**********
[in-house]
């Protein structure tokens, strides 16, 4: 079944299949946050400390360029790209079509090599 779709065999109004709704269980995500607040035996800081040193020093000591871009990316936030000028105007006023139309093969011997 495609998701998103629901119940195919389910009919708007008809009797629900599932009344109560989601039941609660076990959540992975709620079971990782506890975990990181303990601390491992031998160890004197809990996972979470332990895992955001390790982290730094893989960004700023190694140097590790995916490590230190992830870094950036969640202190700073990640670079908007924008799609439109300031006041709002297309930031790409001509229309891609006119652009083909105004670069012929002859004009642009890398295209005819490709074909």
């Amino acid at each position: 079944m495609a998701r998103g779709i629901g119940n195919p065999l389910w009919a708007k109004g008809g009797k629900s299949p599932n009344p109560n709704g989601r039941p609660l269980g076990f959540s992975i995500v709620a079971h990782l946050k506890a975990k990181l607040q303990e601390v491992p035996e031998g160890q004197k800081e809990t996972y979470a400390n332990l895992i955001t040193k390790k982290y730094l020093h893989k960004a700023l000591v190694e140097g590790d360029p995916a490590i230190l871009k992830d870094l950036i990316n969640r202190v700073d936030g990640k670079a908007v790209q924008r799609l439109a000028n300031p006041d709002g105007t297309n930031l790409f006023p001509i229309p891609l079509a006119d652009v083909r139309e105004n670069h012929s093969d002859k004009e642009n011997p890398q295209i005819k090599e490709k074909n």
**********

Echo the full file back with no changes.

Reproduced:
[in-house]
């Protein structure tokens, strides 16, 4: 079944299949946050400390360029790209079509090599 779709065999109004709704269980995500607040035996800081040193020093000591871009990316936030000028105007006023139309093969011997 495609998701998103629901119940195919389910009919708007008809009797629900599932009344109560989601039941609660076990959540992975709620079971990782506890975990990181303990601390491992031998160890004197809990996972979470332990895992955001390790982290730094893989960004700023190694140097590790995916490590230190992830870094950036969640202190700073990640670079908007924008799609439109300031006041709002297309930031790409001509229309891609006119652009083909105004670069012929002859004009642009890398295209005819490709074909």
């Amino acid at each position: 079944m495609a998701r998103g779709i629901g119940n195919p065999l389910w009919a708007k109004g008809g009797k629900s299949p599932n009344p109560n709704g989601r039941p609660l269980g076990f959540s992975i995500v709620a079971h990782l946050k506890a975990k990181l607040q303990e601390v491992p035996e031998g160890q004197k800081e809990t996972y979470a400390n332990l895992i955001t040193k390790k982290y730094l020093h893989k960004a700023l000591v190694e140097g590790d360029p995916a490590i230190l871009k992830d870094l950036i990316n969640r202190v700073d936030g990640k670079a908007v790209q924008r799609l439109a000028n300031p006041d709002g105007t297309n930031l790409f006023p001509i229309p891609l079509a006119d652009v083909r139309e105004n670069h012929s093969d002859k004009e642009n011997p890398q295209i005819k090599e490709k074909n």